Why do we travel? Often, to see something different, or have new experiences, or for some of us even to have adventures. You might think that the farther you go, the bigger the adventure or the more amazing the experience, but that’s not necessarily so.
An inspiring variety of sights and sites are available right here in Washington, and what better way to travel amongst them than on a bike.
We left on a wet Monday morning, and as long time West of the mountains people know, June is pretty much an even call on whether it will be sunny. As it happened, we rolled out in the mist. However, it also rarely rains hard here, so it’s not like it was a hardship. We followed parts of the RSVP and Flying Wheels routes until we got to Monroe, and then joined Highway 2 for the journey out to Skykomish, our first stop for the night. At the campground, my campsite was surrounded by trees, some of which had diameters twice the length of my bike. Even though it rained most of the night, the branches provided such a solid canopy that few raindrops actually touched the tent.
Day two brought our climb up to Stevens Pass. It was predictably wet, but the road shoulders were generally wide, and short detours onto the Old Cascade Highway presented pristinely quiet wilderness. Once we topped the pass and started down the mostly downhill leg to Leavenworth, conditions changed from cool and wet to gradually warmer and, finally, the sun broke out along with that way that east of the mountains smells different, and the dense forest became more widely spaced Lodge Pole pines.
On a bike, you are more likely to visit small towns you’d never see from the Interstate. We overnighted in Quincy, where the owners of The Idle Hour restaurant actually closed for the evening just to serve us. Later in the ride, we nearly filled a Mexican restaurant for dinner in Davenport, and it was something to see the confused faces of people walking in from a nearly empty parking lot to find the place bursting at its seams with people.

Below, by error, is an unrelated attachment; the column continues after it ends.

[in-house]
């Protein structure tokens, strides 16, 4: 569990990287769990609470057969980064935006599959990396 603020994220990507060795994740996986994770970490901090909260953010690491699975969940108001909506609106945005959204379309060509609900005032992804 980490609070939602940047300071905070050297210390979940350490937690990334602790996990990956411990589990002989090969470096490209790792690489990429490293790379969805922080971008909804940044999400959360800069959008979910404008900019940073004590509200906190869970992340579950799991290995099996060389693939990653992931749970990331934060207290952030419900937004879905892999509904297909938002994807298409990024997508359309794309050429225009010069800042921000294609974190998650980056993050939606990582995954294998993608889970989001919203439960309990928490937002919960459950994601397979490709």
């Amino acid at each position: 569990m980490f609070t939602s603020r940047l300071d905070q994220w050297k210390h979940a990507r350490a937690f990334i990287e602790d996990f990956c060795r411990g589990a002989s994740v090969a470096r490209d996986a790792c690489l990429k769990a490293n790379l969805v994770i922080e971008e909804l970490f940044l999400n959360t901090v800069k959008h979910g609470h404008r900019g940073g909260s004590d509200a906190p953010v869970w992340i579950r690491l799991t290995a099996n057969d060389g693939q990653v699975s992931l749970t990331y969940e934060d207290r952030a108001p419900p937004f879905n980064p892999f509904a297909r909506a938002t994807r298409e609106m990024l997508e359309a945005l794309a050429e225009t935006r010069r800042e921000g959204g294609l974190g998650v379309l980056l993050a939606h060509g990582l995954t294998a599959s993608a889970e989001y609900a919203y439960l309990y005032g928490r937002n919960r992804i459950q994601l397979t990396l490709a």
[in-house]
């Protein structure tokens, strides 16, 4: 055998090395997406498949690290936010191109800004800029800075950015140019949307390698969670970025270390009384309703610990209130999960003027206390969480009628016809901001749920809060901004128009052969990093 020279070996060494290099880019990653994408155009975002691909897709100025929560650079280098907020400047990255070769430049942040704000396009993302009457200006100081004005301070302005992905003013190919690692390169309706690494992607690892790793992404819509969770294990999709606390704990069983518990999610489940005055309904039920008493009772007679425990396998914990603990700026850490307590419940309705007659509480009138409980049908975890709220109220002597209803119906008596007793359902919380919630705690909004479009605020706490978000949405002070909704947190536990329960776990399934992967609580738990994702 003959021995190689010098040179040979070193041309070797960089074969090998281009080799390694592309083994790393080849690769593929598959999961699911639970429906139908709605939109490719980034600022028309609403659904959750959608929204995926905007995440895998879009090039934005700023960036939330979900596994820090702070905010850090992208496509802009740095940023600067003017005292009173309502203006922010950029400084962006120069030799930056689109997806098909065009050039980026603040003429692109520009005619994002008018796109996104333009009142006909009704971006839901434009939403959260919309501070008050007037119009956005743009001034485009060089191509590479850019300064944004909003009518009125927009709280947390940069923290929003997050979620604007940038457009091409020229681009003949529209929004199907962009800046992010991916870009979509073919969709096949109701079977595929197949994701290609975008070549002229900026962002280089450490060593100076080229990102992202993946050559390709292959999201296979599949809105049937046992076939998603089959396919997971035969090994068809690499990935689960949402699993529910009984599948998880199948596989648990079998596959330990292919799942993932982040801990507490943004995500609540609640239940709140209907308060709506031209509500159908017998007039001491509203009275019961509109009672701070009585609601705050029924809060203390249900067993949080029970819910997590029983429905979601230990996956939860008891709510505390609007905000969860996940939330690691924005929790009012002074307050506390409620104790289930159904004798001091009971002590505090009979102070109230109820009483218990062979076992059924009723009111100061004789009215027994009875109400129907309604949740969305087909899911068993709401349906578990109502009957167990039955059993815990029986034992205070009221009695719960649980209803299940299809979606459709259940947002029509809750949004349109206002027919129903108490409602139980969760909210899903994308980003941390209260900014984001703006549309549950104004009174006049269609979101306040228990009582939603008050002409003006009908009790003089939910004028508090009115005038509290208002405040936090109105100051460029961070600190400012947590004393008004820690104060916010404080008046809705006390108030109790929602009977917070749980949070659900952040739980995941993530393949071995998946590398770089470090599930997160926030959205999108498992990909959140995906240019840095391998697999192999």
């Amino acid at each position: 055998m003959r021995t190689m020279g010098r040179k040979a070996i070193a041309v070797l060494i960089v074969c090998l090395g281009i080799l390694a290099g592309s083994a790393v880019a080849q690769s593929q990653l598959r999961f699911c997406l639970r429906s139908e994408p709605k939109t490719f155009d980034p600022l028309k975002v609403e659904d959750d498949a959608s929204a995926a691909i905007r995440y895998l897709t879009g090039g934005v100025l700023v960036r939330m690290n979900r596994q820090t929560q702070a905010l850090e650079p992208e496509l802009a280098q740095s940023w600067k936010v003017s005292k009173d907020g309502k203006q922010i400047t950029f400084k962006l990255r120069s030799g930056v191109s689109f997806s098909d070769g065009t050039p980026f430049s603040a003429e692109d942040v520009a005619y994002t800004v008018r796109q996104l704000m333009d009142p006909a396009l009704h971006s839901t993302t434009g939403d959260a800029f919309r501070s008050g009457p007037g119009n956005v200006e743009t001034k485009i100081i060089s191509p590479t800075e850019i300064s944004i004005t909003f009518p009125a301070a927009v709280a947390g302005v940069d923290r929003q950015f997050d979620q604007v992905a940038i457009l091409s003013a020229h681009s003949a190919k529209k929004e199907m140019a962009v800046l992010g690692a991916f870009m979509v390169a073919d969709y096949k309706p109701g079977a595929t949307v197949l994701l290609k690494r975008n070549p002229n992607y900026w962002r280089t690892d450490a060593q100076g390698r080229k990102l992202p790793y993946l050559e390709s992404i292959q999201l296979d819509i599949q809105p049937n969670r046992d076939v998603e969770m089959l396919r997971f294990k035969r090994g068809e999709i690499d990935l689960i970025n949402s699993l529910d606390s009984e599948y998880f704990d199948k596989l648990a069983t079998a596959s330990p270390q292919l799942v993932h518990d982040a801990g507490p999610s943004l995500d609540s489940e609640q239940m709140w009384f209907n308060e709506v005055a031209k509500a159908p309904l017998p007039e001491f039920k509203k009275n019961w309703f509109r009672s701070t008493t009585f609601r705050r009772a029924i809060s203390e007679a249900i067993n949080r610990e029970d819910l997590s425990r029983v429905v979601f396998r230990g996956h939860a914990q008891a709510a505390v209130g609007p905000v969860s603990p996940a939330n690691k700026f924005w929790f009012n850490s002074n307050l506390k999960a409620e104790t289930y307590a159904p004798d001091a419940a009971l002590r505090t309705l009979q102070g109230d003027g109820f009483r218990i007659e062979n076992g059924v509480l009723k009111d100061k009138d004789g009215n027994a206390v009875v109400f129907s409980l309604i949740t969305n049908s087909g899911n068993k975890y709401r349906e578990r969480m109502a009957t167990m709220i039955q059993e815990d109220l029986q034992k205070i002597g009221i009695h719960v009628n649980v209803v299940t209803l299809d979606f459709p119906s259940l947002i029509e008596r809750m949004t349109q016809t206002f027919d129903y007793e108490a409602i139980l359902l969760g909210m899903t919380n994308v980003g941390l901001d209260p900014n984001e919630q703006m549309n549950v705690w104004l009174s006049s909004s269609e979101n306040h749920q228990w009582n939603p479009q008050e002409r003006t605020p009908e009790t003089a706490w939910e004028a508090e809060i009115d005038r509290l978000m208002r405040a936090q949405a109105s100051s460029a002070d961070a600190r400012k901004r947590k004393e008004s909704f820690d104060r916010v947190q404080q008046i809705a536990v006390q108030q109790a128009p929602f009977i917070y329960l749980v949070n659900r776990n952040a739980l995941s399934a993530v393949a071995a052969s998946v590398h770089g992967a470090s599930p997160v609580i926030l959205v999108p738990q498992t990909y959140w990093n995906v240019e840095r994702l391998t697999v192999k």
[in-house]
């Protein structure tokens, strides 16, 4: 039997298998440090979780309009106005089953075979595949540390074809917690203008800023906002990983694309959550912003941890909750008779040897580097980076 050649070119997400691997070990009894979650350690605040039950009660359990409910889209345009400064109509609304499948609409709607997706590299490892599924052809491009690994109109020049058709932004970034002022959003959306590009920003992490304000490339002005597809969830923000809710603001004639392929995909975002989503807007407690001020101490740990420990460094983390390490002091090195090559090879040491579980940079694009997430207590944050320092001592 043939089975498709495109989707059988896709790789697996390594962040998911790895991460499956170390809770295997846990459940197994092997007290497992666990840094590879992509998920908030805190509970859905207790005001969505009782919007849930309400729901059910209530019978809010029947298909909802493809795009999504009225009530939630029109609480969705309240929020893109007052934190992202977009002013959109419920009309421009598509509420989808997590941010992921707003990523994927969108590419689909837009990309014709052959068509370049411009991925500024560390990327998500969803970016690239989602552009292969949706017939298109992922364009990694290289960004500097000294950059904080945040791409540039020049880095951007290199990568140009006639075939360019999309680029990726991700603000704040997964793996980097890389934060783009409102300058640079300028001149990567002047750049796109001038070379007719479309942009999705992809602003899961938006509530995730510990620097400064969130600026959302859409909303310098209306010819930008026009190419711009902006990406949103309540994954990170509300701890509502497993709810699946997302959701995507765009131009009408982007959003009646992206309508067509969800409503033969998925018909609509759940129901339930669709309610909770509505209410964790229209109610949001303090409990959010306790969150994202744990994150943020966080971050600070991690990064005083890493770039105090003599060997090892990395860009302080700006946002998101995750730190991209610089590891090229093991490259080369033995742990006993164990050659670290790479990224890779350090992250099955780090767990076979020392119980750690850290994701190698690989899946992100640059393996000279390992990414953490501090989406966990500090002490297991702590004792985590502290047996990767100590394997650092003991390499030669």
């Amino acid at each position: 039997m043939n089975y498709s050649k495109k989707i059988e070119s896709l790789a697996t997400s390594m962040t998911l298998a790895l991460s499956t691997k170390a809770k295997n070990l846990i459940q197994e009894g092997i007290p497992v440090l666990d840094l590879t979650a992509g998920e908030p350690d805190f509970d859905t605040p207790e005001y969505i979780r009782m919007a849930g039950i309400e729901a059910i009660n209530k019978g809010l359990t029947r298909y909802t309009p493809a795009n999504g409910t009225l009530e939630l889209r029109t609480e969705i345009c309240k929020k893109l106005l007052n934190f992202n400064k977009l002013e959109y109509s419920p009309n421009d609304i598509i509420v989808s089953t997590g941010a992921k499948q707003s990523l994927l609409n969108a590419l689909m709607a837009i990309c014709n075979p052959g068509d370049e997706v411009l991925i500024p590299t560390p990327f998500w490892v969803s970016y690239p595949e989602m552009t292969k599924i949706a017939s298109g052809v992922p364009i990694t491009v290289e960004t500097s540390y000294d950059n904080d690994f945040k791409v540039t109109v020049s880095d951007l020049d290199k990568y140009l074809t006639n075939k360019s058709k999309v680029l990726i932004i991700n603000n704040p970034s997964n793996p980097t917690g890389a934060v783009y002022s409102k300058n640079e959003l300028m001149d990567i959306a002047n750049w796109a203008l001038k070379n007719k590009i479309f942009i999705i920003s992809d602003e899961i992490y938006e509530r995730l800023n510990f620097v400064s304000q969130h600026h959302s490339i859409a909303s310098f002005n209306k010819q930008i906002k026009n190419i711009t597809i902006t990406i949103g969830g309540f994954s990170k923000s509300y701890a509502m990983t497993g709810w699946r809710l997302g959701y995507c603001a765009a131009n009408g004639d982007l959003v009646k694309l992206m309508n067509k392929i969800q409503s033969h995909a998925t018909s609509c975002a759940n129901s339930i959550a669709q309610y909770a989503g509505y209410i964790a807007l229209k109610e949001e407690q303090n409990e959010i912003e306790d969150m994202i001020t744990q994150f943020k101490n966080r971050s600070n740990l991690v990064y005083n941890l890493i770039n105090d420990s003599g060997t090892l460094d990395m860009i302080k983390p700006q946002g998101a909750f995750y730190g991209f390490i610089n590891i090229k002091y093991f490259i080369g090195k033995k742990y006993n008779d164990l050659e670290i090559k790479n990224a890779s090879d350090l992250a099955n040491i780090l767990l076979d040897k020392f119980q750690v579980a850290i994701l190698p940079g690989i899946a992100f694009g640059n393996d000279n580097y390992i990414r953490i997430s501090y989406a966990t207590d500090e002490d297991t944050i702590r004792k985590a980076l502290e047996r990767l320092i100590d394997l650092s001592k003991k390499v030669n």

Of course another facet of travel that becomes more special on a bike is the feeling you get for the physical topography of the land. Out of Quincy we climbed slowly via snaking remote roads up to a place called Pinto Ridge, which it turns out, is the highest point in Grant County. Sure, it was warm and slow, but then comes the reward for what you just invested. There’s nothing like watching the terrain unfold in front of you while coasting at whatever speed you’re comfortable, ever deeper into the coulee, spotting the blue water as it first peeks out of the rock and brush, as well as the cooler air that replaces what you just sweated through.
After Coulee City, we rejoined the now mostly straight Highway 2 for the final eastward legs to Spokane. Thanks to a generous tailwind it felt almost downhill, and because it’s early summer, the colors are brilliant. For some of us, the start of the trip was familiar “back yard” territory, and for the other half it was the other way around, and for a couple who came from out of state to ride with us, it was all new. Riding with new friends helps you see the familiar in new ways, and to appreciate the richness that we have right here in our mutual backyards.
As a postscript, I’d like to add that because I wanted to end up in Cheney, I took off solo down the Fish Lake Trail out of Spokane, which gets you halfway there before you need to jump back up to the highway. It is a jewel, smooth pavement that takes you right out of town and into quiet forest with a view of the Marshall Creek valley. Between this and the Centennial Trail that takes you out to Coeur d’Alene, the Spokane area has some wonderful trail riding opportunities.
If you would like to receive a cue sheet of Kevin’s cross-Washington ride, fill out the info below and we’ll send you one!